Iowa’s highly touted medical marijuana law hasn’t delivered a single dose of relief to any Iowans. Iowa’s Department of Public Health has yet to produce a single card, required by the law before any Iowan can proceed with marijuana treatment.

And the advocates who celebrated passage of the law remain afraid of prosecution for seeking the medical relief authorized by the bill signed into law July 1, 2014, by Gov. Terry Branstad.

"It’s just too dangerous," said Maria La France, a Des Moines mother of a son with intractable epilepsy, the only condition recognized for marijuana treatment under the law. "It’s too scary to break the law, too difficult to lose sleep at night. I frankly spend enough time worrying if my child is going to live another week. I have experimented … I don’t want to say anything that'll get me arrested or in jail. I don't want a lynch mob. Who would take care of him if I got arrested."

The Quad-City Times reconnected with patients and families featured in a December 2013 report, “The Faces of Medical Marijuana.” None of them interviewed reported any change because of the law.

Although Iowa law theoretically allows La France to have and use a marijuana extract oil to treat her son, she has no way to obtain it legally. She said parents would have to set up a residence in one of 23 other states with legal dispensaries, lie to physicians about their residency requirements and transport the oil illegally across state lines.

She admitted lying to get a Colorado medical marijuana card last year, but she let it expire because of the risk.

Advocates for medical marijuana say her fears of arrest are warranted by pointing to the case against Benton Mackenzie. The Long Grove man grew marijuana to produce a very similar cannabidiol-rich oil to treat terminal cancer before he was busted by Scott County Sheriff's deputies, prosecuted and convicted on felony charges, all without being allowed to tell a jury about his condition.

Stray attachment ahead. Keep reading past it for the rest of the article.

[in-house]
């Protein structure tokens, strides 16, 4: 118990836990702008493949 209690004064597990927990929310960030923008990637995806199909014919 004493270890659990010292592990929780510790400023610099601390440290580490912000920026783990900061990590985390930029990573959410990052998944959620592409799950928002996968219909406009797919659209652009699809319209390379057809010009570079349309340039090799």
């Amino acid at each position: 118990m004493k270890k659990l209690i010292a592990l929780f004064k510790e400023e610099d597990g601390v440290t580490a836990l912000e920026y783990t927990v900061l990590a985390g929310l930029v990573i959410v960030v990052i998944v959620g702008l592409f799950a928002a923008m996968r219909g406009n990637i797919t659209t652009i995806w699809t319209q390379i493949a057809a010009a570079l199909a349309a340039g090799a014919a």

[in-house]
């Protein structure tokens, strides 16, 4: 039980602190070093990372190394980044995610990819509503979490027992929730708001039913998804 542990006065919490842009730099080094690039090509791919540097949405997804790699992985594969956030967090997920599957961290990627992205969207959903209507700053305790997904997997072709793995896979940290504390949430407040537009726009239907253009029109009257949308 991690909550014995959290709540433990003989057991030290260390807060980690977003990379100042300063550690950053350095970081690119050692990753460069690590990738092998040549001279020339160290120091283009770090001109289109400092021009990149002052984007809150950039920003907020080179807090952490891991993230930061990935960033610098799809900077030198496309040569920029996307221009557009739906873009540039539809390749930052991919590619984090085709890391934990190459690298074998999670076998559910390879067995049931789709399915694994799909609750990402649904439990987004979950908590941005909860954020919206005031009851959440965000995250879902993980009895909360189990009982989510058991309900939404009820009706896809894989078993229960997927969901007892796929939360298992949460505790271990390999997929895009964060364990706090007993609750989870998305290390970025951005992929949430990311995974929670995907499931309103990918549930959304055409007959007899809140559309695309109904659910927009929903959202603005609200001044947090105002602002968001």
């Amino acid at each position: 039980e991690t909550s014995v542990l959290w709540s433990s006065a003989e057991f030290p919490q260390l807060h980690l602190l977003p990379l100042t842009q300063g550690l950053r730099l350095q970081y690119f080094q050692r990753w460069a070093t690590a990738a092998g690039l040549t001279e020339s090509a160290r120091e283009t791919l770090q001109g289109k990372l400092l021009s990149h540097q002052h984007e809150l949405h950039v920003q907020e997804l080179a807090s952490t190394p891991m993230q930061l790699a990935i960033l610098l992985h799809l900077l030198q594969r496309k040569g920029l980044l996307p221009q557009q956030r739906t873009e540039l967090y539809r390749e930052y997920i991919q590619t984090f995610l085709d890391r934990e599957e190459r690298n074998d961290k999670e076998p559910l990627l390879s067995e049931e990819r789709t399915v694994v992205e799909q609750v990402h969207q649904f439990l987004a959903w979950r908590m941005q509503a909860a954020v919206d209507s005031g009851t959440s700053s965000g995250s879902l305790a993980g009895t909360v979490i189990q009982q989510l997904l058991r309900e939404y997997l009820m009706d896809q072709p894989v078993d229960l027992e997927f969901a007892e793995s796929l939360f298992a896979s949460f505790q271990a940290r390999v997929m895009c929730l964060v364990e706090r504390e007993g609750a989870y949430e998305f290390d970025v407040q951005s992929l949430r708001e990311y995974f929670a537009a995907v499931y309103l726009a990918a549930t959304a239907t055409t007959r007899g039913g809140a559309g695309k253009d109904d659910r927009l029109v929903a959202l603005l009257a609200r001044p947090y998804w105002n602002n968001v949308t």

Logan Edwards cited Mackenzie's arrest as the reason he left Iowa last year. The U.S. Marine from Davenport didn't want to get caught with the marijuana he bought off the black market to treat his post-traumatic stress disorder.

Steve and Sally Gaer intend to continue lobbying state legislators to expand the law. Their 24-year-old daughter Margaret, who suffers a type of intractable epilepsy called Dravet syndrome, is on four medications and still suffers seizures more than once a week.

They're turning their attention to the upcoming legislative session. Iowa Sen. Joe Bolkcom of Iowa City says he wants to introduce bills to expand the Iowa law to include more ailments and allow marijuana to be grown in the state.

"The medicine has to be produced within the state," Bolkcom said. "That's a major omission from our law."

A spokesman for Gov. Terry Branstad said the Iowa governor would "carefully review" a bill that passes both chambers expanding the cannabidiol law.

"Gov. Branstad empathizes with those exploring treatment options for epilepsy and other medical ailments," his spokesman Jimmy Centers said in an email. "He believes the bipartisan program passed in Iowa needs time to take effect and its results evaluated before exploring expansion into other illnesses or increasing the production, processing and distribution in Iowa."

Sally Gaer says Iowa's reform, although limited, was a step in the right direction.

"At the end of day, what this Iowa bill says is 'this is medicine,' which is huge," she said. "It doesn’t help us get it right now, but we made a huge step in educating lawmakers and citizens that there are options out there."

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